Finance Minister Avigdor Liberman asked the State Prosecutor’s Office on Sunday for an injunction that would force teachers back to work at the start of the school year on September 1, despite stalled negotiations between the teachers union and the government.
Talks to solve a salary dispute between the ministry and the Israel Teachers Union have made little progress for months. Union head Yaffa Ben David has threatened to prevent schools from opening if an agreement is not reached, prompting Liberman to seek the extreme measure.
“We have been forced to contact the State Prosecutor’s Office and ask for an injunction so that the school year will begin without disruption,” Liberman said, adding that he hopes the Education Ministry will join the Treasury in its demand.
The two sides were scheduled to meet on Sunday morning, but it was not immediately clear if any progress was made during the round of negotiations. Liberman and Prime Minister Yair Lapid also held a meeting on Sunday to discuss the issue. The premier tweeted that he would “investigate the subject of the injunctions but request that the sides exhaust the negotiating process first.”
Education Minister Yifat Shasha-Biton hit back at Liberman’s threat, accusing him of undermining the months-long discussions.
“Those who ask for an injunction, at a time when teams from all sides are convening for negotiations on agreements that will lead to the orderly opening of the school year, are proving that they aren’t interested in reaching a deal and aren’t invested in the future of the education system and the children’s future,” she said.
“This is a national crisis,” Shasha-Biton added. “It’s time to convene the government to solve it.”
Ben David called a possible injunction on teachers a “disgrace” in an interview with the Ynet news site on Sunday.
“We will respect any decision by the court, but it will not solve the existing problem in the education system,” she said, adding that “the teachers will be very angry if that is what is decided.”
As September 1 approaches, political leaders have taken an active role in the issue, with Lapid holding talks last week with Liberman, Shasha-Biton, Israel Teachers Union head Yaffa Ben David and National Parents Association chair Merom Shiff in an effort to find a solution to the months-long crisis.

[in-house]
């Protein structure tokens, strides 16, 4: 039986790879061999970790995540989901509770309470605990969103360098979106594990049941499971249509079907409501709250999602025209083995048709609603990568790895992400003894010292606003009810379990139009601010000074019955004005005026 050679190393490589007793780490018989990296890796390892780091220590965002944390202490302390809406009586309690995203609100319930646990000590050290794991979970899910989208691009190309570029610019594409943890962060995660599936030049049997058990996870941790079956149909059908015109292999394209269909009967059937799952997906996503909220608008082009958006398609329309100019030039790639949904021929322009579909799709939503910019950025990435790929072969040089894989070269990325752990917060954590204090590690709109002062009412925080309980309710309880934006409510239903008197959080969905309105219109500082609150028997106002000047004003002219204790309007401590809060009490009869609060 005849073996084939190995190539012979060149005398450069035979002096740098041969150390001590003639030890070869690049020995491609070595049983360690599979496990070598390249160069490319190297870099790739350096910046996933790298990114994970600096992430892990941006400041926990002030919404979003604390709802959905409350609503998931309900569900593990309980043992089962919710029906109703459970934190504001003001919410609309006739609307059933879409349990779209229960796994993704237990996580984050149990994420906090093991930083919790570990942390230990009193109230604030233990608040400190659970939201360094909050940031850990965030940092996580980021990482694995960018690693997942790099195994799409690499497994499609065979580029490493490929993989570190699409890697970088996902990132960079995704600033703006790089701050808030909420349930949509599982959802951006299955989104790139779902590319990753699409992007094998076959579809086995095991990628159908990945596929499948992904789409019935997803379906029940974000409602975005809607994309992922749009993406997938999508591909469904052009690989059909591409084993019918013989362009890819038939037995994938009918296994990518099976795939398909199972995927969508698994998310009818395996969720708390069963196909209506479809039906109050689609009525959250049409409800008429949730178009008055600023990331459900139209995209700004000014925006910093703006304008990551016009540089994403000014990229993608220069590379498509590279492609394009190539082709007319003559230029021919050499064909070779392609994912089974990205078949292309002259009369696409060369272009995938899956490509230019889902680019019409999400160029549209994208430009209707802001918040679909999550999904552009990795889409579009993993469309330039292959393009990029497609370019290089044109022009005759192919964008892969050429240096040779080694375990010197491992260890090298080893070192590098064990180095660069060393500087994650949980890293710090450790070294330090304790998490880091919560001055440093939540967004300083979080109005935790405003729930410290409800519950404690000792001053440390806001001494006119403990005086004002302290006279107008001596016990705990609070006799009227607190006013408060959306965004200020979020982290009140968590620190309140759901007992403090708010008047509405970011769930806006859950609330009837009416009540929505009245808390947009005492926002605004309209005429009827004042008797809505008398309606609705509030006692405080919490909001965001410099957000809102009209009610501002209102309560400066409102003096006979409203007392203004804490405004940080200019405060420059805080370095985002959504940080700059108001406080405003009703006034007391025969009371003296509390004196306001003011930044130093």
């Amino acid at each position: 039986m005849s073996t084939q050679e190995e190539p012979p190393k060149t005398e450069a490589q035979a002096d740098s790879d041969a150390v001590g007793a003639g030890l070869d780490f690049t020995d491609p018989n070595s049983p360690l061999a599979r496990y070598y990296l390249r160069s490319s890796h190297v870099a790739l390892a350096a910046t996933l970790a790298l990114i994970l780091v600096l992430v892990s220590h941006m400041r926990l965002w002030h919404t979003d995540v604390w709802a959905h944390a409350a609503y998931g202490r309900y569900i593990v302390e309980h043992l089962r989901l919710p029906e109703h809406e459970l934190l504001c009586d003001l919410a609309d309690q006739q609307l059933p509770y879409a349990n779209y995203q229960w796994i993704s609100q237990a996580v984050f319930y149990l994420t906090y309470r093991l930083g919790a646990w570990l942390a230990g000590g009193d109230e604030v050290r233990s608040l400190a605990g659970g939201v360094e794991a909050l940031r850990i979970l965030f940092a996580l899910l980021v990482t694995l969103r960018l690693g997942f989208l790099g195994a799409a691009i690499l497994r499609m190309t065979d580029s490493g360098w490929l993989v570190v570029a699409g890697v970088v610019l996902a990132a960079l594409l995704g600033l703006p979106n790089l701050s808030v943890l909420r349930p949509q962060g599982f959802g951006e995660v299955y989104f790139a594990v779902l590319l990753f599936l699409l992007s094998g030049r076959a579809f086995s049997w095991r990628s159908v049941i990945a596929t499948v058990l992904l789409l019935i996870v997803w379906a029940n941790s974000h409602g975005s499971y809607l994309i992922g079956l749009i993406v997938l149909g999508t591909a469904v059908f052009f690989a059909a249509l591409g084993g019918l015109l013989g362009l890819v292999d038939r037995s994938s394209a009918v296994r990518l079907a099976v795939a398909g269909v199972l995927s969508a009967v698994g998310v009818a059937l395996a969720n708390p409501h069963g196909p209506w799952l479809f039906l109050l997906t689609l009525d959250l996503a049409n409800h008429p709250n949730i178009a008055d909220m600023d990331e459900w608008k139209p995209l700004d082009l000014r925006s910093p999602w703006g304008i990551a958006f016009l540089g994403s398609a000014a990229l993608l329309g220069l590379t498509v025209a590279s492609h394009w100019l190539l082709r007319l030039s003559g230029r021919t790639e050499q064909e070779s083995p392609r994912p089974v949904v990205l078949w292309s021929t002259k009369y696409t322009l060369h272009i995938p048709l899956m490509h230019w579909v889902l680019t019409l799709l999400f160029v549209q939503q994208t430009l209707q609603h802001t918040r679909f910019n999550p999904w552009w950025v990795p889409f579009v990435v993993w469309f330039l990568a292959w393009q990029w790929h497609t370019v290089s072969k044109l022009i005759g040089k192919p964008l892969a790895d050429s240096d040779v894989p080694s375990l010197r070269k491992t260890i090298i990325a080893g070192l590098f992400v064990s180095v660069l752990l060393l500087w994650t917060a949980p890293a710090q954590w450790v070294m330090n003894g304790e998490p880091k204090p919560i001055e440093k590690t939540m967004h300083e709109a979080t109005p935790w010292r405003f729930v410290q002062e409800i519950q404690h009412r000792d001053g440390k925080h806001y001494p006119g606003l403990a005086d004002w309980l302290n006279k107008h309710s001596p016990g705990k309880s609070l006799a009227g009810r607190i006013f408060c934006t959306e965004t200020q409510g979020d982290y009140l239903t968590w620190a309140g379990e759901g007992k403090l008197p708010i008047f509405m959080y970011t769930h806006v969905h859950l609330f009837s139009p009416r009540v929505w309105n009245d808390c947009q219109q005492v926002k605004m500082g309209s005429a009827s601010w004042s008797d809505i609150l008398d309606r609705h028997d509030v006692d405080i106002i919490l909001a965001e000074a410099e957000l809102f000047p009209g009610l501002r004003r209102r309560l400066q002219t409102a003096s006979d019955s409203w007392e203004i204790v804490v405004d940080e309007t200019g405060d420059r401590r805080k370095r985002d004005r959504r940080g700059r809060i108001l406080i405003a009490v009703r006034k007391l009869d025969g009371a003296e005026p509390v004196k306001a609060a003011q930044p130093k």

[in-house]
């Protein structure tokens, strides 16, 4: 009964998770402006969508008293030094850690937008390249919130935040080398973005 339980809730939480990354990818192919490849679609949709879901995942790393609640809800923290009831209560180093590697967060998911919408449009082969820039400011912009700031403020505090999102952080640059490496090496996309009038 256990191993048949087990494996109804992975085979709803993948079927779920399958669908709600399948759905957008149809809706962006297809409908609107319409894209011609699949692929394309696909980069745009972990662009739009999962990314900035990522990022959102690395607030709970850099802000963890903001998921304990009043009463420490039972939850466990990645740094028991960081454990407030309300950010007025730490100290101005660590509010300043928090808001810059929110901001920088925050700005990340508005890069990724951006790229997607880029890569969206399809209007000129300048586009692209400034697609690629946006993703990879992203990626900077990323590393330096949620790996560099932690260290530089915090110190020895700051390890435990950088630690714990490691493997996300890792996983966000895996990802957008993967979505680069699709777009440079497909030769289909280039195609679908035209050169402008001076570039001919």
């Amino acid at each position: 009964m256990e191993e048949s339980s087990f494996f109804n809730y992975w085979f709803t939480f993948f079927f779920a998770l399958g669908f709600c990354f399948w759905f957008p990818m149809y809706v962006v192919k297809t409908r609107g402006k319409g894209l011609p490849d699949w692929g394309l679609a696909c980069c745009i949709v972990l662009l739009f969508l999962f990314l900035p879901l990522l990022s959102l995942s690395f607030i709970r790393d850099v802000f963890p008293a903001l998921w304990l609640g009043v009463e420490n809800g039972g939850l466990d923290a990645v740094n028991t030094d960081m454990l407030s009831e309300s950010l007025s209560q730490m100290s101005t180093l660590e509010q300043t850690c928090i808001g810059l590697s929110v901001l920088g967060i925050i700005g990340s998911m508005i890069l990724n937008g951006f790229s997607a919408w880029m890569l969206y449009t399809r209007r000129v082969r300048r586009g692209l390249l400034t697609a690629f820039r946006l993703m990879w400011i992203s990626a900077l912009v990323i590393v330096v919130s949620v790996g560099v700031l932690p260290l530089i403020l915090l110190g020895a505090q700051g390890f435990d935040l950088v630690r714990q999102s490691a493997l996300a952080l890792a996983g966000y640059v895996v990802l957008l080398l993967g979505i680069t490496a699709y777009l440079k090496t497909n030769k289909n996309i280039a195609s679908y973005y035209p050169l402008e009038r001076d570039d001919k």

Talks for a new agreement are said to be stuck over a union demand that a system determining salary hikes based on rank and seniority remain in place, rather than a system that would shift some of those raises to newer teachers and those who excel at their work.
The Finance Ministry is proposing that new teachers receive a 35 percent raise, while veteran teachers receive just a 3% hike.
Liberman’s plan also includes increasing the number of schooldays in a bid to help working parents. He also wants to provide more flexibility to school principals by allowing them to offer raises to outstanding teachers in order to incentivize excellence within the profession.
In addition, the Finance Ministry is seeking to match teachers’ vacation days with those of parents. In the interview with Ynet, Ben David argued against this effort: “It is impossible to right a wrong with a wrong. This can’t be at the expense of teachers.”
Liberman has publicly voiced opposition to the premier intervening in the crisis, suggesting that the move was political in nature. Elections are scheduled for November 1, and parents unable to send their children to school may express their grievances at the ballot box.
The Israel Teachers Union, which represents daycare, kindergarten, and elementary school teachers, has rejected all government proposals, accusing the ministry at one point of “manipulating the numbers” in its favor and deepening the crisis. Along with the Education Ministry, it has warned that the wage plan will result in a mass exodus of teachers in five to six years.
The government has limited wiggle room in what it can offer the teachers. As a caretaker government, the attorney general has capped what the Finance Ministry can offer teachers at NIS 4 billion ($1.2 billion) in the lead-up to elections.